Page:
For this series of blogs About TIME, I have chosen to respond to the cover story each week with the exception of one. When I saw the doggie on the cover this past Saturday, at the moment it was a no brainer. There was no way I would write about what animals think. But I have obviously reconsidered. I engaged in this assignment About TIME to not only help me become a better and more current communicator, but also to help others see that the Bible relates to every issue of life. For the most part people who believe the Bible are losing their seat at the round table of ideas. We are being categorically ignored. I am not sure how well I am helping our camp get an invite back to the table, but I do intend to crash the party, stand in the back of the room and boogie to the music everyone else is listening to. Maybe if others see that I am having a great time they won’t kick me out and others may even join my awkward dance.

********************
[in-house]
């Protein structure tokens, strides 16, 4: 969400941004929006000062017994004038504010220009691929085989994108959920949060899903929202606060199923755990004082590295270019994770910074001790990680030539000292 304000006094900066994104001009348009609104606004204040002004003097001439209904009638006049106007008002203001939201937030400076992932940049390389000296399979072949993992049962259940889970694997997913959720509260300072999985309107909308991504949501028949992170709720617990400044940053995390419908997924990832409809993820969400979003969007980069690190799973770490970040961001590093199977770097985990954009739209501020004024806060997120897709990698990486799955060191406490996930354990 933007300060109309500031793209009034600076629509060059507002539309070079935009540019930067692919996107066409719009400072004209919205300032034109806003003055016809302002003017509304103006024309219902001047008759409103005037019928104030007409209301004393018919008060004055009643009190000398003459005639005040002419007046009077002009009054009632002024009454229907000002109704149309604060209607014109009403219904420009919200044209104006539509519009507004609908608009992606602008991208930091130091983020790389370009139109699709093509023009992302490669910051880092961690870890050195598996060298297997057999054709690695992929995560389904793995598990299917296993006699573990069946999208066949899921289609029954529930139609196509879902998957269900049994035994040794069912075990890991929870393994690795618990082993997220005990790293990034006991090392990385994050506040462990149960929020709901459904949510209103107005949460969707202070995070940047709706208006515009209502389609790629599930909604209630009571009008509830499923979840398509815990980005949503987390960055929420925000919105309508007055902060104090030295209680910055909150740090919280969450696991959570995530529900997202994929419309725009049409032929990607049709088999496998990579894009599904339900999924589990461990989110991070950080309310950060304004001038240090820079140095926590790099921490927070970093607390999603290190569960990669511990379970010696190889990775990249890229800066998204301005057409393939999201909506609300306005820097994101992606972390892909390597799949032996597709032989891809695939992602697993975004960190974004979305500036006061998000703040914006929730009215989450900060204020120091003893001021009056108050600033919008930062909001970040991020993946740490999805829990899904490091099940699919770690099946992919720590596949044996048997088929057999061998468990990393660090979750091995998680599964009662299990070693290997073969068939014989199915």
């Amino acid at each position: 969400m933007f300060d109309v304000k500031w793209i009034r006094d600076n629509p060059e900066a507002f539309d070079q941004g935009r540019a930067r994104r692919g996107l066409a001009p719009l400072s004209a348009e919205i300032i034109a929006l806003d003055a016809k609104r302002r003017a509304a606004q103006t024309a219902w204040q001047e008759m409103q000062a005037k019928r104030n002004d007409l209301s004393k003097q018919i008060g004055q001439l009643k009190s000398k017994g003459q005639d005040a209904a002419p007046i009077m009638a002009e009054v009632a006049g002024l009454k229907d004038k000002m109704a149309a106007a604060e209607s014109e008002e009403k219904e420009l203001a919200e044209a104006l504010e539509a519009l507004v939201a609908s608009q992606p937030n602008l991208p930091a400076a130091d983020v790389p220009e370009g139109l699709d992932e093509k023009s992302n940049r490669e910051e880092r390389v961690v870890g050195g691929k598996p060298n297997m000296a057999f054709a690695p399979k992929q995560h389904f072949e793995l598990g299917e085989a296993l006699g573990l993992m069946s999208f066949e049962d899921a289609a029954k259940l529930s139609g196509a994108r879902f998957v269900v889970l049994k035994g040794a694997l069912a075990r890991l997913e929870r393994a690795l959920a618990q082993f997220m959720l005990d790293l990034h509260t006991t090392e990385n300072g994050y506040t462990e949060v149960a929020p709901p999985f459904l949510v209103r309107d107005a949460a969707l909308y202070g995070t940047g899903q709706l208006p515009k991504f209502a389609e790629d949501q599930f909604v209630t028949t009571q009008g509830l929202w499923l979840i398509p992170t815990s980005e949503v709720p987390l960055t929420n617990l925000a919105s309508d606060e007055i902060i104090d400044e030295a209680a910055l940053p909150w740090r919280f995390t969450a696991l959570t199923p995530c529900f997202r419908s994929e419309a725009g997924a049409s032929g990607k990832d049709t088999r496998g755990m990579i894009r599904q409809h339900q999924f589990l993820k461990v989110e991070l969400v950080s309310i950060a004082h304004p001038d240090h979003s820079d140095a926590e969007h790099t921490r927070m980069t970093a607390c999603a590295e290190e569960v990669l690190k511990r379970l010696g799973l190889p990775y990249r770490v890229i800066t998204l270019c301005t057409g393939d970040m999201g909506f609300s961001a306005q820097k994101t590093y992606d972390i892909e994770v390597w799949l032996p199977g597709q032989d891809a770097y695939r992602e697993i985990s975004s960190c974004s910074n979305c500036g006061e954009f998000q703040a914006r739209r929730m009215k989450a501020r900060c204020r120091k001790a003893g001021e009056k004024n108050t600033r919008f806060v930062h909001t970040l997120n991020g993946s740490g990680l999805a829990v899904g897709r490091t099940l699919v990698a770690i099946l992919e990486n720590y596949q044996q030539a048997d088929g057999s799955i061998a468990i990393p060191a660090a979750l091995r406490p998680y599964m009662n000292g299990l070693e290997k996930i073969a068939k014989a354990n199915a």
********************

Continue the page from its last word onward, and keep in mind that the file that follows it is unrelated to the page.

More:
If I could quickly sum up the argument in Jeffrey Kluger’s article it would be that since animals are smarter than we think, we should probably rethink not only the way we treat them but also reconsider their place in life and society. Kluger calls attention to the 1975 book, Animal Liberation by Peter Singer. According to Kluger this book launched the modern animal-rights movement (I learned something new here). “The ability to suffer, he argued, is a great cross-species leveler, and we should not inflict pain on or cause fear in an animal that we wouldn’t want to experience ourselves.” Kluger documents startling research that shows that animals can not only communicate, but form societal bonds, solve problems, and use tools. He even asks the controversial questions of, “Can they feel? Do they experience empathy or compassion? Can they love or care or hope or grieve?” Again, the answers to these questions along with the consideration of the research, raises the question, “What does that say about how we treat them?” Kluger does mention the Bible in his article, “For many people, the Bible offers the most powerful argument of all. Human beings were granted ‘dominion over the beasts of the field,’ and there the discussion can more or less stop.”